For the record, I'm not suggesting that trading our liberties for the neo-Russian system would be good. Of course not :)

BTW, it was just found that the Russian Revolution was funded by Imperial Germany. It had nothing to do with "frustrated working class" and all that drivel, and the nascent Soviet Union would have collapsed if it wasn't for extensive economical and practical (propaganda material, guns, ammo) support from Germany.

It's in the latest two issues of Spiegel.

Cobra said...

It was much more than German money regarding the 1917 revolution in Russia.
i do not know what is your intent, but it is misleading at best...

Vasarahammer said...

"But this is not about whether he's good for Russia. That's a separate issue, and one I'm not qualified to judge. Perhaps a patriotic autocrat is exactly what Russia requires right now."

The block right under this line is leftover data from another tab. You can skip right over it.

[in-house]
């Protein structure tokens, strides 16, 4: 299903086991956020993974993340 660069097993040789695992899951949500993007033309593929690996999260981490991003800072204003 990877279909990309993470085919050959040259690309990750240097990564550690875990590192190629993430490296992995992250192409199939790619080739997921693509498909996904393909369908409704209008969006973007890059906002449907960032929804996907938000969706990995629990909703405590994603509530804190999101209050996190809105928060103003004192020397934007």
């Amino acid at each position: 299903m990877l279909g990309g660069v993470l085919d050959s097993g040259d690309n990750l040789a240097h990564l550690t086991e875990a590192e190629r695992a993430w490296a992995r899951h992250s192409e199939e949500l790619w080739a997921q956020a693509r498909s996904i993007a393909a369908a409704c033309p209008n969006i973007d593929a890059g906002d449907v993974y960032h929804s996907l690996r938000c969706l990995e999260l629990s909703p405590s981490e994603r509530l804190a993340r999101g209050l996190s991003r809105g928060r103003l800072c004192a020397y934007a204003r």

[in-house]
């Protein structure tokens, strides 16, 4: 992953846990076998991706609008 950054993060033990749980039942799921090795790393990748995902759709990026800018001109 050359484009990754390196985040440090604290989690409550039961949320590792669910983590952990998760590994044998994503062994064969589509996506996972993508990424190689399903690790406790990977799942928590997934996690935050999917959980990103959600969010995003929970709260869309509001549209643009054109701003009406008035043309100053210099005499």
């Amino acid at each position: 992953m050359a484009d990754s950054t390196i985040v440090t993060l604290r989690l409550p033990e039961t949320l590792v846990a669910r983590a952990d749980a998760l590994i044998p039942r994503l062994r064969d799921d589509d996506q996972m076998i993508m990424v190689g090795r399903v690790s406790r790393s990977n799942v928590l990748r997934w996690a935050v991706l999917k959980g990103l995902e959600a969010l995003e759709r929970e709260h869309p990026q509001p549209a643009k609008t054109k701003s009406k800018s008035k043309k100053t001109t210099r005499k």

The problem with Russia is not Putin, but the fact that reliance on a strong leader makes Russia unstable in the long run. And because of this inherent instability Russia will remain a significant danger to its neighbors.

Overall, despite the one-sided media and autocratic measures, Putin is genuinely popular among Russians and would probably win in a free election. The only semi-serious opposition he has are the Communists and they would not be much better than him. In fact, they would be even worse.

In all honesty, Yelzin would probably have lost his last presidential election, if we had not had the support of the oligarchs who had robbed most of Russia's national wealth. Without the oligarchs' support Gennadi Zhyuganov would have become president.

Putin has stripped disloyal oligarch from their assets or driven them in exile. Those who are left are completely loyal to Putin and dependent on him. He maintains control of the media and the security forces and continues to bully the remaining opposition.

However, Russia today is considerably more free and affluent than in the Soviet days. The problems that remain are corruption, autocracy and demographic decline.

Henrik R Clausen said...

"It was much more than German money regarding the 1917 revolution in Russia."